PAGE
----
So you fell in love with each other?
“We did. We literally did, we were inseparable on the set. He’s such a delightful, funny, bighearted man and we made each other laugh so hard. There would be moments I would tell him, ‘You have to stop Fred or I’ll throw up!’ We brought that into the film – it was our idea to just laugh out of control in the bar scene. It was the last scene he shot and there was a conscious moment when I said, ‘We’ve got to bring this into the relationship’ as there was no laughter up till that point.’”
In the beginning, Sachs likes to work individually with his actors so travelled to Calgary where Lithgow was filming Interstellar.
Love is Strange trailer:
“Ira works in a very unique way and we just sat in a hotel room and read through the script and talked about the timeline and the back history. He took many of his interpretations and just shaped the film from our ideas. He spent two days with Fred in LA, he didn’t ever have us rehearse, he didn’t ever have us speak the lines together until we were actually on the set.”
Fiercely independent in his filmmaking, Sachs had experienced the greatest success of his career with his previous movie, Keep the Lights On (2012), which he financed via private investors. He refined his approach for Love is Strange.
“In America, there’s no support for the arts so you’ve got to figure it out for yourself. I received the money for this movie from 26 individuals; with the last film it was 400 individuals. We developed more confidence and strategically I followed a different plan, the Obama plan of fundraising, where you bring in a few people who know people. I’m not someone who expects people to come to me.”
Born in 1965, Sachs is married, and draws on his own experiences for his stories. His husband is a painter like Ben. As with Keep the Lights On (which he based on his past relationship with Bill Clegg, a literary agent who wrote a memoir about his struggles with addiction), Sachs wrote Love is Strange with Mauricio Zacharias.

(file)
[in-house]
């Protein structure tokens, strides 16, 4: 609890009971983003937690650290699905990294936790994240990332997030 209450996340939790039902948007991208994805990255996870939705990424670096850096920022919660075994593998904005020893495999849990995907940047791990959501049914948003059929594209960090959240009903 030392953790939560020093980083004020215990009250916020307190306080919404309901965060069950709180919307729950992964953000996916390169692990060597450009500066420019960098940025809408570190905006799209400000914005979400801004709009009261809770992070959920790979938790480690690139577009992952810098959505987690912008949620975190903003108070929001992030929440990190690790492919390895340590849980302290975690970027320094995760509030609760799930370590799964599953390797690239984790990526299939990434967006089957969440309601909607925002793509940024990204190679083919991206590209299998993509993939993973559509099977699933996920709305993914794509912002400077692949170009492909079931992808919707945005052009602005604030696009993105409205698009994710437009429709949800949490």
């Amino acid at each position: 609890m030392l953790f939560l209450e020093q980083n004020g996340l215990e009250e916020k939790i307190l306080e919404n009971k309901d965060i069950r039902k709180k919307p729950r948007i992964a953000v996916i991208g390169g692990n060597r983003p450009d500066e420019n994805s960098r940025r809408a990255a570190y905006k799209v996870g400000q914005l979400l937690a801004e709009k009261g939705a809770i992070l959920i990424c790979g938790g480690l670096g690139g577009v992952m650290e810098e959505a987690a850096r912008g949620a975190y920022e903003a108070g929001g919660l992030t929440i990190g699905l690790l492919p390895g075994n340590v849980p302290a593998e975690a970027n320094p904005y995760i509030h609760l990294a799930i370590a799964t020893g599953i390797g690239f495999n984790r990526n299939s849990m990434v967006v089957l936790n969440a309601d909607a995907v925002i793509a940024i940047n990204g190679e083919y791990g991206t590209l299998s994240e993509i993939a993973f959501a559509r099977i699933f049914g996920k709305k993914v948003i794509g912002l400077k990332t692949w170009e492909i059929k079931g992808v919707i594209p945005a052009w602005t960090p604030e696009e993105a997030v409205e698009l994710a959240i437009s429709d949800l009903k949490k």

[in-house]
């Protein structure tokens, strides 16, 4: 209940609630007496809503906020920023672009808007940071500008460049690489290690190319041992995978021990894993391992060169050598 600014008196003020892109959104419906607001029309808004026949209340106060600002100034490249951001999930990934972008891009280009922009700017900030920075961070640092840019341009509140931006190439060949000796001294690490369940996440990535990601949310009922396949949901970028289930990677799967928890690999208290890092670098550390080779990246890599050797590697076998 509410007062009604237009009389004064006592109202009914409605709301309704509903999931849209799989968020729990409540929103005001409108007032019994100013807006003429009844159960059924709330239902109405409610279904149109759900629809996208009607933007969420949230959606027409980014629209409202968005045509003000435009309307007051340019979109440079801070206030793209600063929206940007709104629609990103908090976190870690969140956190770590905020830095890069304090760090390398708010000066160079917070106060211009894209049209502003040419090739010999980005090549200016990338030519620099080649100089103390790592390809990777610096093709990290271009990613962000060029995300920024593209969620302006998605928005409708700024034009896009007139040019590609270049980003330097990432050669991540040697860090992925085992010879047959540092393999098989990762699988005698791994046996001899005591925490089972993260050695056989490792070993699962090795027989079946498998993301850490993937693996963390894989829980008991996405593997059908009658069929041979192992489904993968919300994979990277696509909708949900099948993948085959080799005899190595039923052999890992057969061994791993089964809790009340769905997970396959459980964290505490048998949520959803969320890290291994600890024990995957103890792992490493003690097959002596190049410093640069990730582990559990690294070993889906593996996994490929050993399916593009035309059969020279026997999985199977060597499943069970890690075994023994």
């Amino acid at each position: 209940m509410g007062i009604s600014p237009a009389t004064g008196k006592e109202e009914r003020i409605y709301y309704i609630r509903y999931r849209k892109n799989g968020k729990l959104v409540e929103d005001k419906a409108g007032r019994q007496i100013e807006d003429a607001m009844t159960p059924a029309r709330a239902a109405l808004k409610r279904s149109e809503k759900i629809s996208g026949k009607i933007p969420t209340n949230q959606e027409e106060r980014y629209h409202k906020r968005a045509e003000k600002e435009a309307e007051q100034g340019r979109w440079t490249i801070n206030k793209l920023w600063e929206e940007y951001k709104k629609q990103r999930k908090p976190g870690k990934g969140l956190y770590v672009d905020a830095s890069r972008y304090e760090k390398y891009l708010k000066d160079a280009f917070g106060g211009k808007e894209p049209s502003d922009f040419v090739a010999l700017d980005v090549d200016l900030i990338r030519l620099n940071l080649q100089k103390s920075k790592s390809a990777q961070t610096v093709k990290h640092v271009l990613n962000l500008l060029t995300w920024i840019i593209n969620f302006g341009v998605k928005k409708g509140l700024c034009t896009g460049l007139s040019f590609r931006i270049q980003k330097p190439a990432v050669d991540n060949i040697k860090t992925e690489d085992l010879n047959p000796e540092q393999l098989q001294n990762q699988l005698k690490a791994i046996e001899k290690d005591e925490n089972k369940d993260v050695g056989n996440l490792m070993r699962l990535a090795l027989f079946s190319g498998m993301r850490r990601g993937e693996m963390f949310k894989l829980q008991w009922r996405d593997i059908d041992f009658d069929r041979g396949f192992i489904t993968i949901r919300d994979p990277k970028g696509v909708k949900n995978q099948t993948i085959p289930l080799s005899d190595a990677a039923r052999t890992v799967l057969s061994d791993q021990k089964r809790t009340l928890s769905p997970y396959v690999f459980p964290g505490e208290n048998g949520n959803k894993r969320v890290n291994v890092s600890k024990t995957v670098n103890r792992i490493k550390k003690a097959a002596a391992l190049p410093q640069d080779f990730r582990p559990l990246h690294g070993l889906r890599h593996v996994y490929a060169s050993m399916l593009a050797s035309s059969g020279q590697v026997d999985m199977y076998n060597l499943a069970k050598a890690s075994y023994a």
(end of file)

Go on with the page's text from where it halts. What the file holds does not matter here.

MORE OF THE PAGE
“I think the pleasure for the audience is in seeing these men who are most comfortable when they are with each other,” Sachs says. “As a couple they’re appealing. I wanted to make a film about the possibility of love to blossom over time and it’s something I hope for myself. It’s also something I’ve observed about my mother and stepfather who have been together for 41 years and they still have a friendship and humanity with each other. While imperfect, it’s inspiring to see people who still love each other 40 years later.”
Love is Strange
Thursday 27 February, 9:30pm on SBS World Movies (streaming after broadcast at SBS On Demand)
Genre: Drama, Romance
Director: Ira Sachs
Starring: John Lithgow, Alfred Molina, Marisa Tomei, Darren E. Burrows
What's it about?
After Ben (Lithgow) and George (Molina) get married, George is fired from his teaching post, forcing them to stay with friends separately while they sell their place and look for cheaper housing, a situation that weighs heavily on all involved. From Ira Sachs, writer-director of Little Men (2016).